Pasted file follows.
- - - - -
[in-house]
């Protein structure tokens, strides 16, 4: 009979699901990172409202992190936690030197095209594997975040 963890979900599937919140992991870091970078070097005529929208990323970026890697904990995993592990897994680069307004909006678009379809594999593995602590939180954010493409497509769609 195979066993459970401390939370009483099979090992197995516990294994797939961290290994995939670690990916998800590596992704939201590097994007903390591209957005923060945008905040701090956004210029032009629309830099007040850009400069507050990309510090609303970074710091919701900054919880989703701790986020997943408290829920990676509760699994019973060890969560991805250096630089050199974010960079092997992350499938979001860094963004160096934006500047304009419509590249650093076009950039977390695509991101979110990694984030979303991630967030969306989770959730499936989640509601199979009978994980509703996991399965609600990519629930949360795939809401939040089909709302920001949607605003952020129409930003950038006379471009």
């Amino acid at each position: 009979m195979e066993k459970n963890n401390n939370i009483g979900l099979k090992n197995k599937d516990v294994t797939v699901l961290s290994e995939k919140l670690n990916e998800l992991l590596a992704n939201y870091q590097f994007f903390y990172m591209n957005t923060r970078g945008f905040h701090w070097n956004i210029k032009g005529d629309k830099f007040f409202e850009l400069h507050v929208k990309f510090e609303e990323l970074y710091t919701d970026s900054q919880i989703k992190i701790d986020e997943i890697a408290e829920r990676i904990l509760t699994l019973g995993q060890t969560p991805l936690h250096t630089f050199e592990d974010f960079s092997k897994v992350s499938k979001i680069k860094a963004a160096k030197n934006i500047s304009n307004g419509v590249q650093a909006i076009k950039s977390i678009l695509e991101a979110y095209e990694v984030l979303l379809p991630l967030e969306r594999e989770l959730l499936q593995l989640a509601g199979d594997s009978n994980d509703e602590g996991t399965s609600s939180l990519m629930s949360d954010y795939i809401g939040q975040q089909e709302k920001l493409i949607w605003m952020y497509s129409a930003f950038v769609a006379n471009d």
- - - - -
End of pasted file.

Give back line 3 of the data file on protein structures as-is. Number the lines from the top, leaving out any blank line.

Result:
């Amino acid at each position: 009979m195979e066993k459970n963890n401390n939370i009483g979900l099979k090992n197995k599937d516990v294994t797939v699901l961290s290994e995939k919140l670690n990916e998800l992991l590596a992704n939201y870091q590097f994007f903390y990172m591209n957005t923060r970078g945008f905040h701090w070097n956004i210029k032009g005529d629309k830099f007040f409202e850009l400069h507050v929208k990309f510090e609303e990323l970074y710091t919701d970026s900054q919880i989703k992190i701790d986020e997943i890697a408290e829920r990676i904990l509760t699994l019973g995993q060890t969560p991805l936690h250096t630089f050199e592990d974010f960079s092997k897994v992350s499938k979001i680069k860094a963004a160096k030197n934006i500047s304009n307004g419509v590249q650093a909006i076009k950039s977390i678009l695509e991101a979110y095209e990694v984030l979303l379809p991630l967030e969306r594999e989770l959730l499936q593995l989640a509601g199979d594997s009978n994980d509703e602590g996991t399965s609600s939180l990519m629930s949360d954010y795939i809401g939040q975040q089909e709302k920001l493409i949607w605003m952020y497509s129409a930003f950038v769609a006379n471009d």